Kwarteng promises Truss will be ‘tax responsible’ if named PM
Kwasi Kwarteng, who has been tipped as Britain’s next chancellor, has made a pre-emptive bid to reassure markets that Liz Truss won’t blow a hole in public finances if, as widely expected, she becomes prime minister on Monday. appointed.
Kwarteng writes in the Financial Times that although there will have to be “some fiscal easing”, the new government would act “tax responsible”. Truss’s allies admitted that the Treasury’s fiscal framework would be revised once the latest data was reviewed, “given the severity of the economic shocks we face”.
Kwarteng would review the key fiscal rule that debt must fall as a share of national income in the third year of the forecast period to ensure it still works for the economy, they said.
The Treasury may suspend its fiscal rules in the event of a “significant negative shock to the UK economy” under the Charter of Fiscal Responsibility, the framework for sustainable public finances.
If elected, Truss, the Secretary of State, has promised to work out “action on energy bills and energy supply” immediately.
Rishi Sunak, the former chancellor, has warned that his rival for the Tory leadership would “add oil to the fire” of inflation — which hit 10 percent in July — and could disrupt markets by borrowing tens of billions of pounds for non-payment. -funded tax cuts.
But Kwarteng, the current corporate secretary, said a Truss government would be “brave” to promote growth and denounced the “old old economic managerialism that has left us with a stagnant economy”.
He said a Truss government would cut taxes – reversing Sunak’s increases in national insurance and corporate taxes would cost around £30 billion – and provide short-term relief to families and businesses faced with rising energy bills.
“Given the severity of the crisis we are facing, some fiscal easing will be needed to help people through the winter,” Kwarteng wrote. But he said Britain could afford to borrow more and that of the G7 countries, only Germany had a lower debt-to-GDP ratio.
He added: “Liz is aiming for a lean state and if the immediate shock wears off, we will work to reduce the debt-to-GDP ratio over time.”
Kwarteng and Truss have prioritized cutting taxes — which they claim will boost growth — over questions about how benefits are shared between rich and poor. Truss said it was wrong to see all economic policies through “the lens of redistribution.”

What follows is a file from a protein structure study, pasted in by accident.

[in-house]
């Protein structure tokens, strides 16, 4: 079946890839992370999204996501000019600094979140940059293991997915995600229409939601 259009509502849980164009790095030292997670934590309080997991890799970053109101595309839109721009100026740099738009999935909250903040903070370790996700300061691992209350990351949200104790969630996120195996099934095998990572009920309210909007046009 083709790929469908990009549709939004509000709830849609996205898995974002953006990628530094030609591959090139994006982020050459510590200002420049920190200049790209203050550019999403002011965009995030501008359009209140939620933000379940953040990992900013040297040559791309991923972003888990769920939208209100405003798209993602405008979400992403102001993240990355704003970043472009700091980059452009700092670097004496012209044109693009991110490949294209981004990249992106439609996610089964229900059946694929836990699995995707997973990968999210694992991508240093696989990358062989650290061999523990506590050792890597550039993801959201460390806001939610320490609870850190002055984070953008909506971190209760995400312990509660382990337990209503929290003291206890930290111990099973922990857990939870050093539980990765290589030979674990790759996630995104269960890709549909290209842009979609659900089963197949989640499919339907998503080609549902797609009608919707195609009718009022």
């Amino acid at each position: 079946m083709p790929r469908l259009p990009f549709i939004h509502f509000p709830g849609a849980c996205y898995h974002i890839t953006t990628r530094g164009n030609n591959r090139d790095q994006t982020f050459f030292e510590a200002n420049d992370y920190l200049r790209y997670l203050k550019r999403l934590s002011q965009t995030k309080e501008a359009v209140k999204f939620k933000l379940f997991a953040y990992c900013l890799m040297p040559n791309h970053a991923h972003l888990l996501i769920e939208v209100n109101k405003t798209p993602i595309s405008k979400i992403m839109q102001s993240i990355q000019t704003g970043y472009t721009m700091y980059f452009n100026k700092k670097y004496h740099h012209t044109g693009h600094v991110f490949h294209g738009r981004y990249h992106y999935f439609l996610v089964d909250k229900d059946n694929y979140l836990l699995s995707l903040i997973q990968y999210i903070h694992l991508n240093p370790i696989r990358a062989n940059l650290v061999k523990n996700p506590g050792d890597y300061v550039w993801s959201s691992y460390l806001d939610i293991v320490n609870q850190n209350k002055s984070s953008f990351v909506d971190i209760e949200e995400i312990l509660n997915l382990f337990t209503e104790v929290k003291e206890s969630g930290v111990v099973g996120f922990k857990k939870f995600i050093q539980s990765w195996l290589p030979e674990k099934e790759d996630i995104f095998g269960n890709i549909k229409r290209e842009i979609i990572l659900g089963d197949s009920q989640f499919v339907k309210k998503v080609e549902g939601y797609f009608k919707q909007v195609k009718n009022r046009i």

Truss told the BBCs Laura Kuenssberg on Sunday that it was “reasonable” that her planned cut in national insurance would save a person working full-time on the minimum wage £59 a year, while a person making £100,000 would save more than £1,000.
Truss said wealthy people paid more taxes and argued that lowering taxes would boost growth and benefit everyone. Kwarteng wrote in the FT: “It’s about increasing the size of the UK economy, not burying our heads in a redistributive battle over what’s left.”
David Gauke, a former Tory treasury secretary, said this approach involved “very significant risks” at a time when low-income families, many of whom voted conservative for the first time in 2019, were facing a crisis. in the cost of living.
If elected on Monday, Truss will announce her new cabinet on Tuesday, after meeting the Queen at her Balmoral estate in Scotland. James Cleverly, the Secretary of State, is said to be promoted to Secretary of State by Truss’s team, while Suella Braverman, the Attorney General, is tipped to become Secretary of the Interior.
Jacob Rees-Mogg, another major Truss supporter, is expected by her team as company secretary responsible for energy.
The results of the seven-week competition to find a new Conservative leader will be announced over lunch Monday. Boris Johnson will make a farewell statement in Downing Street on Tuesday morning before flying to Balmoral to tender his resignation.
Writing in the Sunday TelegraphTruss reiterated her promise of tax cuts for businesses and households, but also said: “I will take decisive action to ensure that families and businesses get through this winter and into the next.”
Rising inflation, the rising cost of public debt and Truss’ promises on tax cuts and defense spending will create a £60 billion gap in public finances by the middle of the decade, FT estimates.
Truss said she wanted to move away from a “paste band-aid and kick the can in the road” approach and her allies have talked about energy market reforms to reduce the impact on future crises.